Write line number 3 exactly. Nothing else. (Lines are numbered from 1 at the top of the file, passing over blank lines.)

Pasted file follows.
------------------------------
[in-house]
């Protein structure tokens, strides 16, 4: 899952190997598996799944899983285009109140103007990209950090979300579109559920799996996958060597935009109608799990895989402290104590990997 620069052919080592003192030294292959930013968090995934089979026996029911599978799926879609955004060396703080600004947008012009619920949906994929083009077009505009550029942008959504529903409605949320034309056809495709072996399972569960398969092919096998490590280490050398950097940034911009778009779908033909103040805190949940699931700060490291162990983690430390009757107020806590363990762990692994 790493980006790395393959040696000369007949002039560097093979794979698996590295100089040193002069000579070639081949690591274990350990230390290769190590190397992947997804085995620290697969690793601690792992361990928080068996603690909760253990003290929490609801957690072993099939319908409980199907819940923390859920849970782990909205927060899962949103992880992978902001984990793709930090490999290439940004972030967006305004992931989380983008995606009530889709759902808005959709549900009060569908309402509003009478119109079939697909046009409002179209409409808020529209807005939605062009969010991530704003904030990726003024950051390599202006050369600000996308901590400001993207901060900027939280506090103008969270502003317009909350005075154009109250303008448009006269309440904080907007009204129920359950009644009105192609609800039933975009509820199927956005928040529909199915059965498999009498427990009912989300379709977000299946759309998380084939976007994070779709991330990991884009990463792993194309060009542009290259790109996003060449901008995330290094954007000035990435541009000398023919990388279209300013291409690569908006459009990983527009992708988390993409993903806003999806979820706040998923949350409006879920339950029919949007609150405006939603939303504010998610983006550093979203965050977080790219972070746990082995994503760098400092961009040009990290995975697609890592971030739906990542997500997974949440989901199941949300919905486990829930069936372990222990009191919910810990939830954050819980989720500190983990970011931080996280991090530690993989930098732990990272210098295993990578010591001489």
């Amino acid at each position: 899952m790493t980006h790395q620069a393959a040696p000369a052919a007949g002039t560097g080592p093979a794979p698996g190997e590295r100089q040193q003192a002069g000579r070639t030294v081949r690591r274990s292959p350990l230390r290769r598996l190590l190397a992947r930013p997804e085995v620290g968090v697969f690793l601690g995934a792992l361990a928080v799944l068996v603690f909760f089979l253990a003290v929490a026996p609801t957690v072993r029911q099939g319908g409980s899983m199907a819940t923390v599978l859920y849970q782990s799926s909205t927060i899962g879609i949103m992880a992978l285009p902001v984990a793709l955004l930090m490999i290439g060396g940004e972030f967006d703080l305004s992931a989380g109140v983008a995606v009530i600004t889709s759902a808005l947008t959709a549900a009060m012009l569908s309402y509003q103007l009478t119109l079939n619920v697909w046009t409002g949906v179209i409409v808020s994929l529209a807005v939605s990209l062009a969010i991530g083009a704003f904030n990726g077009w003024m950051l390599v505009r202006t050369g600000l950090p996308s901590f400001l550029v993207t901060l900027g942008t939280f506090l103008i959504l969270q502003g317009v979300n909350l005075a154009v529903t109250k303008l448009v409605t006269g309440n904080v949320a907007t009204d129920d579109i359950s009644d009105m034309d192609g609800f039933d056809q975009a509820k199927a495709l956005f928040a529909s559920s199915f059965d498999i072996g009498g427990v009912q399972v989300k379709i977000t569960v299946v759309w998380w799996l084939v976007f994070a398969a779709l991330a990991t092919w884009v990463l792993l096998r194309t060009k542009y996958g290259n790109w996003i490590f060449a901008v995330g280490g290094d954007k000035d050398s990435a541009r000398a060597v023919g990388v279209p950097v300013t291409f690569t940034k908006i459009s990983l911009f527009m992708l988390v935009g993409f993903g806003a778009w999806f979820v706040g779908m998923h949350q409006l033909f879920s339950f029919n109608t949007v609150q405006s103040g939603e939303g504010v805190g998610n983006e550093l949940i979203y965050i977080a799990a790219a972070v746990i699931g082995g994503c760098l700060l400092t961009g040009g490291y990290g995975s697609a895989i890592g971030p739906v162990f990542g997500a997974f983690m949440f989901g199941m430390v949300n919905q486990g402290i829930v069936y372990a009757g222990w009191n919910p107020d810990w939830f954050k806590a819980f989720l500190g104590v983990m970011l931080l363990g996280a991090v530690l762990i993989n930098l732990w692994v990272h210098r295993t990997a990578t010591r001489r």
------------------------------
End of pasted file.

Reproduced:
């Amino acid at each position: 899952m790493t980006h790395q620069a393959a040696p000369a052919a007949g002039t560097g080592p093979a794979p698996g190997e590295r100089q040193q003192a002069g000579r070639t030294v081949r690591r274990s292959p350990l230390r290769r598996l190590l190397a992947r930013p997804e085995v620290g968090v697969f690793l601690g995934a792992l361990a928080v799944l068996v603690f909760f089979l253990a003290v929490a026996p609801t957690v072993r029911q099939g319908g409980s899983m199907a819940t923390v599978l859920y849970q782990s799926s909205t927060i899962g879609i949103m992880a992978l285009p902001v984990a793709l955004l930090m490999i290439g060396g940004e972030f967006d703080l305004s992931a989380g109140v983008a995606v009530i600004t889709s759902a808005l947008t959709a549900a009060m012009l569908s309402y509003q103007l009478t119109l079939n619920v697909w046009t409002g949906v179209i409409v808020s994929l529209a807005v939605s990209l062009a969010i991530g083009a704003f904030n990726g077009w003024m950051l390599v505009r202006t050369g600000l950090p996308s901590f400001l550029v993207t901060l900027g942008t939280f506090l103008i959504l969270q502003g317009v979300n909350l005075a154009v529903t109250k303008l448009v409605t006269g309440n904080v949320a907007t009204d129920d579109i359950s009644d009105m034309d192609g609800f039933d056809q975009a509820k199927a495709l956005f928040a529909s559920s199915f059965d498999i072996g009498g427990v009912q399972v989300k379709i977000t569960v299946v759309w998380w799996l084939v976007f994070a398969a779709l991330a990991t092919w884009v990463l792993l096998r194309t060009k542009y996958g290259n790109w996003i490590f060449a901008v995330g280490g290094d954007k000035d050398s990435a541009r000398a060597v023919g990388v279209p950097v300013t291409f690569t940034k908006i459009s990983l911009f527009m992708l988390v935009g993409f993903g806003a778009w999806f979820v706040g779908m998923h949350q409006l033909f879920s339950f029919n109608t949007v609150q405006s103040g939603e939303g504010v805190g998610n983006e550093l949940i979203y965050i977080a799990a790219a972070v746990i699931g082995g994503c760098l700060l400092t961009g040009g490291y990290g995975s697609a895989i890592g971030p739906v162990f990542g997500a997974f983690m949440f989901g199941m430390v949300n919905q486990g402290i829930v069936y372990a009757g222990w009191n919910p107020d810990w939830f954050k806590a819980f989720l500190g104590v983990m970011l931080l363990g996280a991090v530690l762990i993989n930098l732990w692994v990272h210098r295993t990997a990578t010591r001489r």